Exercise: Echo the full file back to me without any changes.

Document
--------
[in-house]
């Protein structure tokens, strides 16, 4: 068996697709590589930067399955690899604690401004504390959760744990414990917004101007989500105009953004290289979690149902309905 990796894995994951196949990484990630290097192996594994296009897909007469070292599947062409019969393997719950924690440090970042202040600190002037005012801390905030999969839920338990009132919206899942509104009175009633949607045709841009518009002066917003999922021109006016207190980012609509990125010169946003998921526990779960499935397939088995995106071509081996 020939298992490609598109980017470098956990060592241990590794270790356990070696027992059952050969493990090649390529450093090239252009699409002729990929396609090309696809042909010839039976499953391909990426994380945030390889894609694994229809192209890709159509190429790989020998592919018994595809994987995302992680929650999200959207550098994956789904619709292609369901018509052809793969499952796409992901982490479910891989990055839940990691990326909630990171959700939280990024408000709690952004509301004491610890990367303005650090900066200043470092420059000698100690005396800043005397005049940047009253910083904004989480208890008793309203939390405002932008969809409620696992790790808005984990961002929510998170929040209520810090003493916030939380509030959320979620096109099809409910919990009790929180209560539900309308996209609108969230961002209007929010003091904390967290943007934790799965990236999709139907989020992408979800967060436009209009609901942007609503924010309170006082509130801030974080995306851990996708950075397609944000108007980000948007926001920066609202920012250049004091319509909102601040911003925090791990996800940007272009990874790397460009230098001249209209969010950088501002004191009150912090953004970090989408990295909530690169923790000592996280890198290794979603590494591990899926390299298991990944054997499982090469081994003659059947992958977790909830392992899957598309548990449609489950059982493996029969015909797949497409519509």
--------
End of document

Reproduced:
[in-house]
């Protein structure tokens, strides 16, 4: 068996697709590589930067399955690899604690401004504390959760744990414990917004101007989500105009953004290289979690149902309905 990796894995994951196949990484990630290097192996594994296009897909007469070292599947062409019969393997719950924690440090970042202040600190002037005012801390905030999969839920338990009132919206899942509104009175009633949607045709841009518009002066917003999922021109006016207190980012609509990125010169946003998921526990779960499935397939088995995106071509081996 020939298992490609598109980017470098956990060592241990590794270790356990070696027992059952050969493990090649390529450093090239252009699409002729990929396609090309696809042909010839039976499953391909990426994380945030390889894609694994229809192209890709159509190429790989020998592919018994595809994987995302992680929650999200959207550098994956789904619709292609369901018509052809793969499952796409992901982490479910891989990055839940990691990326909630990171959700939280990024408000709690952004509301004491610890990367303005650090900066200043470092420059000698100690005396800043005397005049940047009253910083904004989480208890008793309203939390405002932008969809409620696992790790808005984990961002929510998170929040209520810090003493916030939380509030959320979620096109099809409910919990009790929180209560539900309308996209609108969230961002209007929010003091904390967290943007934790799965990236999709139907989020992408979800967060436009209009609901942007609503924010309170006082509130801030974080995306851990996708950075397609944000108007980000948007926001920066609202920012250049004091319509909102601040911003925090791990996800940007272009990874790397460009230098001249209209969010950088501002004191009150912090953004970090989408990295909530690169923790000592996280890198290794979603590494591990899926390299298991990944054997499982090469081994003659059947992958977790909830392992899957598309548990449609489950059982493996029969015909797949497409519509």